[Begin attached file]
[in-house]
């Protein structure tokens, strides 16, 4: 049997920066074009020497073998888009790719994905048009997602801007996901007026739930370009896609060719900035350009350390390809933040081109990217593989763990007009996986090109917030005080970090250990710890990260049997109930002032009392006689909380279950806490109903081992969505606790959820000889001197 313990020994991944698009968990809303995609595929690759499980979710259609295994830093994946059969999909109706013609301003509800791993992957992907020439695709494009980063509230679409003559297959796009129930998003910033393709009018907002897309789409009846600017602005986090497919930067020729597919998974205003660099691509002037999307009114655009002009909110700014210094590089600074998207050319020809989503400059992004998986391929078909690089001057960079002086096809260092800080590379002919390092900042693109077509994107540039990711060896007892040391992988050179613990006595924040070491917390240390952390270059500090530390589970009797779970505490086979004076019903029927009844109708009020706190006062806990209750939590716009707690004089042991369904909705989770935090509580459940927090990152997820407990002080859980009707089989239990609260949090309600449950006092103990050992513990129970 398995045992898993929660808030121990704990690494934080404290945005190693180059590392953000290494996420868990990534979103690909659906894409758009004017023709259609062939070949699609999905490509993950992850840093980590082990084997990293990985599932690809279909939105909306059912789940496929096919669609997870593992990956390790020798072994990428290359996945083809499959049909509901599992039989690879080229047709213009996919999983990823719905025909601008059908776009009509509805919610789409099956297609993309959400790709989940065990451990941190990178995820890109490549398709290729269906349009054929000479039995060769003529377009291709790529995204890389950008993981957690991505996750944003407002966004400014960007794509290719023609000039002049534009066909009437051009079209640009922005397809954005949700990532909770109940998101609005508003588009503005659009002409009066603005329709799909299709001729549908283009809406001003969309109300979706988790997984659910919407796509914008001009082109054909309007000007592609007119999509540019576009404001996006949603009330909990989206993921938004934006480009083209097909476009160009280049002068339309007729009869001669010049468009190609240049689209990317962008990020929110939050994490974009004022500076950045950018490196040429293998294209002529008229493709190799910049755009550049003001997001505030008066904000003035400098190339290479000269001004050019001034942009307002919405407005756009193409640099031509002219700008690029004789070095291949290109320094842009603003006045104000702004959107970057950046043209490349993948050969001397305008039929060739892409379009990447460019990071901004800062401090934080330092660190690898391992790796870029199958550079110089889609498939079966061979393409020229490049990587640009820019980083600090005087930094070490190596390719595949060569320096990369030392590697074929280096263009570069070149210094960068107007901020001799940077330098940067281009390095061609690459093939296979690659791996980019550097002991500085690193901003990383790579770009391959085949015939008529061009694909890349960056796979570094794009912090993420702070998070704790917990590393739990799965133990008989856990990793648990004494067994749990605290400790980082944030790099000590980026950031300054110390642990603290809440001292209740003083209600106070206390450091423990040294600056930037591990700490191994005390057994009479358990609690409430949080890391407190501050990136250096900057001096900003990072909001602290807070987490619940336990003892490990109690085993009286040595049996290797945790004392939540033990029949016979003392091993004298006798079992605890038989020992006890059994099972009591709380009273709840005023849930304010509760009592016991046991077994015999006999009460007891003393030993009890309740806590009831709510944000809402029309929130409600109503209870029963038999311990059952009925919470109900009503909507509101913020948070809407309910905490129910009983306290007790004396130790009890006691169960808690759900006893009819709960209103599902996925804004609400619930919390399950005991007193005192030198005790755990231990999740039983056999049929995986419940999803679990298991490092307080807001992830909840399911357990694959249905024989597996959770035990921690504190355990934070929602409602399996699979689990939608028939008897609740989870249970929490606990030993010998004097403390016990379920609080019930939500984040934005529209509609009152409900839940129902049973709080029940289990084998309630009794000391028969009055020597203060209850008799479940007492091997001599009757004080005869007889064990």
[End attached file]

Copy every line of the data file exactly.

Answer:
[in-house]
């Protein structure tokens, strides 16, 4: 049997920066074009020497073998888009790719994905048009997602801007996901007026739930370009896609060719900035350009350390390809933040081109990217593989763990007009996986090109917030005080970090250990710890990260049997109930002032009392006689909380279950806490109903081992969505606790959820000889001197 313990020994991944698009968990809303995609595929690759499980979710259609295994830093994946059969999909109706013609301003509800791993992957992907020439695709494009980063509230679409003559297959796009129930998003910033393709009018907002897309789409009846600017602005986090497919930067020729597919998974205003660099691509002037999307009114655009002009909110700014210094590089600074998207050319020809989503400059992004998986391929078909690089001057960079002086096809260092800080590379002919390092900042693109077509994107540039990711060896007892040391992988050179613990006595924040070491917390240390952390270059500090530390589970009797779970505490086979004076019903029927009844109708009020706190006062806990209750939590716009707690004089042991369904909705989770935090509580459940927090990152997820407990002080859980009707089989239990609260949090309600449950006092103990050992513990129970 398995045992898993929660808030121990704990690494934080404290945005190693180059590392953000290494996420868990990534979103690909659906894409758009004017023709259609062939070949699609999905490509993950992850840093980590082990084997990293990985599932690809279909939105909306059912789940496929096919669609997870593992990956390790020798072994990428290359996945083809499959049909509901599992039989690879080229047709213009996919999983990823719905025909601008059908776009009509509805919610789409099956297609993309959400790709989940065990451990941190990178995820890109490549398709290729269906349009054929000479039995060769003529377009291709790529995204890389950008993981957690991505996750944003407002966004400014960007794509290719023609000039002049534009066909009437051009079209640009922005397809954005949700990532909770109940998101609005508003588009503005659009002409009066603005329709799909299709001729549908283009809406001003969309109300979706988790997984659910919407796509914008001009082109054909309007000007592609007119999509540019576009404001996006949603009330909990989206993921938004934006480009083209097909476009160009280049002068339309007729009869001669010049468009190609240049689209990317962008990020929110939050994490974009004022500076950045950018490196040429293998294209002529008229493709190799910049755009550049003001997001505030008066904000003035400098190339290479000269001004050019001034942009307002919405407005756009193409640099031509002219700008690029004789070095291949290109320094842009603003006045104000702004959107970057950046043209490349993948050969001397305008039929060739892409379009990447460019990071901004800062401090934080330092660190690898391992790796870029199958550079110089889609498939079966061979393409020229490049990587640009820019980083600090005087930094070490190596390719595949060569320096990369030392590697074929280096263009570069070149210094960068107007901020001799940077330098940067281009390095061609690459093939296979690659791996980019550097002991500085690193901003990383790579770009391959085949015939008529061009694909890349960056796979570094794009912090993420702070998070704790917990590393739990799965133990008989856990990793648990004494067994749990605290400790980082944030790099000590980026950031300054110390642990603290809440001292209740003083209600106070206390450091423990040294600056930037591990700490191994005390057994009479358990609690409430949080890391407190501050990136250096900057001096900003990072909001602290807070987490619940336990003892490990109690085993009286040595049996290797945790004392939540033990029949016979003392091993004298006798079992605890038989020992006890059994099972009591709380009273709840005023849930304010509760009592016991046991077994015999006999009460007891003393030993009890309740806590009831709510944000809402029309929130409600109503209870029963038999311990059952009925919470109900009503909507509101913020948070809407309910905490129910009983306290007790004396130790009890006691169960808690759900006893009819709960209103599902996925804004609400619930919390399950005991007193005192030198005790755990231990999740039983056999049929995986419940999803679990298991490092307080807001992830909840399911357990694959249905024989597996959770035990921690504190355990934070929602409602399996699979689990939608028939008897609740989870249970929490606990030993010998004097403390016990379920609080019930939500984040934005529209509609009152409900839940129902049973709080029940289990084998309630009794000391028969009055020597203060209850008799479940007492091997001599009757004080005869007889064990």